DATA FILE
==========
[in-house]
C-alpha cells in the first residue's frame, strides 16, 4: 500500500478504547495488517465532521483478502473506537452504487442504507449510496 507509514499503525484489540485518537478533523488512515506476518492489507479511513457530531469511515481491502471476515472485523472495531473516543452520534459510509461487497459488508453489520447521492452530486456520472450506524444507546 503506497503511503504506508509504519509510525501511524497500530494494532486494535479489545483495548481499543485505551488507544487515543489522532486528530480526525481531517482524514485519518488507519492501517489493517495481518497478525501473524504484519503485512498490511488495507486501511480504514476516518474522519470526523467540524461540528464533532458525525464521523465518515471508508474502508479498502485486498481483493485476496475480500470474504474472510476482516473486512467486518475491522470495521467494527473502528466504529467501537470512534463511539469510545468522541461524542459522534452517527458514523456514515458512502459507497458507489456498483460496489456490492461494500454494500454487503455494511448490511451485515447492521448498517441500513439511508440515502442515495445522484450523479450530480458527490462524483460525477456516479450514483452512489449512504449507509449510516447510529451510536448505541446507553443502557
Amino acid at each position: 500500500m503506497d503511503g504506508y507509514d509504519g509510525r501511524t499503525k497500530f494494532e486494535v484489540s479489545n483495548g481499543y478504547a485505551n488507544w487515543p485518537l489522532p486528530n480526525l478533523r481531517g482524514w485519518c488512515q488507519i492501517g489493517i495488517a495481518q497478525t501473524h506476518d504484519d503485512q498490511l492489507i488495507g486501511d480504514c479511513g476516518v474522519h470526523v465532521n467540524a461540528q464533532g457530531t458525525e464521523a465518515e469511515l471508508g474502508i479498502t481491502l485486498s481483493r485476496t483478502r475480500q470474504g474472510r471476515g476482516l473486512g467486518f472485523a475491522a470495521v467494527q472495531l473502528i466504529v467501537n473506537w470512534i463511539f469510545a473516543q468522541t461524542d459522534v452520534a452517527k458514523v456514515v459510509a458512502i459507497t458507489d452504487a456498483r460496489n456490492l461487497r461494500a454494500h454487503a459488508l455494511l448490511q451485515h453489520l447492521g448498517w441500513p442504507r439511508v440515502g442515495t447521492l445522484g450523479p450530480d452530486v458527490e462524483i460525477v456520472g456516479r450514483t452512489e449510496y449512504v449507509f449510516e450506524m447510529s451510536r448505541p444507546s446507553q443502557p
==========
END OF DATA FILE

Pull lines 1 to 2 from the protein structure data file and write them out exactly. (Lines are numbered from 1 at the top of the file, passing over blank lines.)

[in-house]
C-alpha cells in the first residue's frame, strides 16, 4: 500500500478504547495488517465532521483478502473506537452504487442504507449510496 507509514499503525484489540485518537478533523488512515506476518492489507479511513457530531469511515481491502471476515472485523472495531473516543452520534459510509461487497459488508453489520447521492452530486456520472450506524444507546 503506497503511503504506508509504519509510525501511524497500530494494532486494535479489545483495548481499543485505551488507544487515543489522532486528530480526525481531517482524514485519518488507519492501517489493517495481518497478525501473524504484519503485512498490511488495507486501511480504514476516518474522519470526523467540524461540528464533532458525525464521523465518515471508508474502508479498502485486498481483493485476496475480500470474504474472510476482516473486512467486518475491522470495521467494527473502528466504529467501537470512534463511539469510545468522541461524542459522534452517527458514523456514515458512502459507497458507489456498483460496489456490492461494500454494500454487503455494511448490511451485515447492521448498517441500513439511508440515502442515495445522484450523479450530480458527490462524483460525477456516479450514483452512489449512504449507509449510516447510529451510536448505541446507553443502557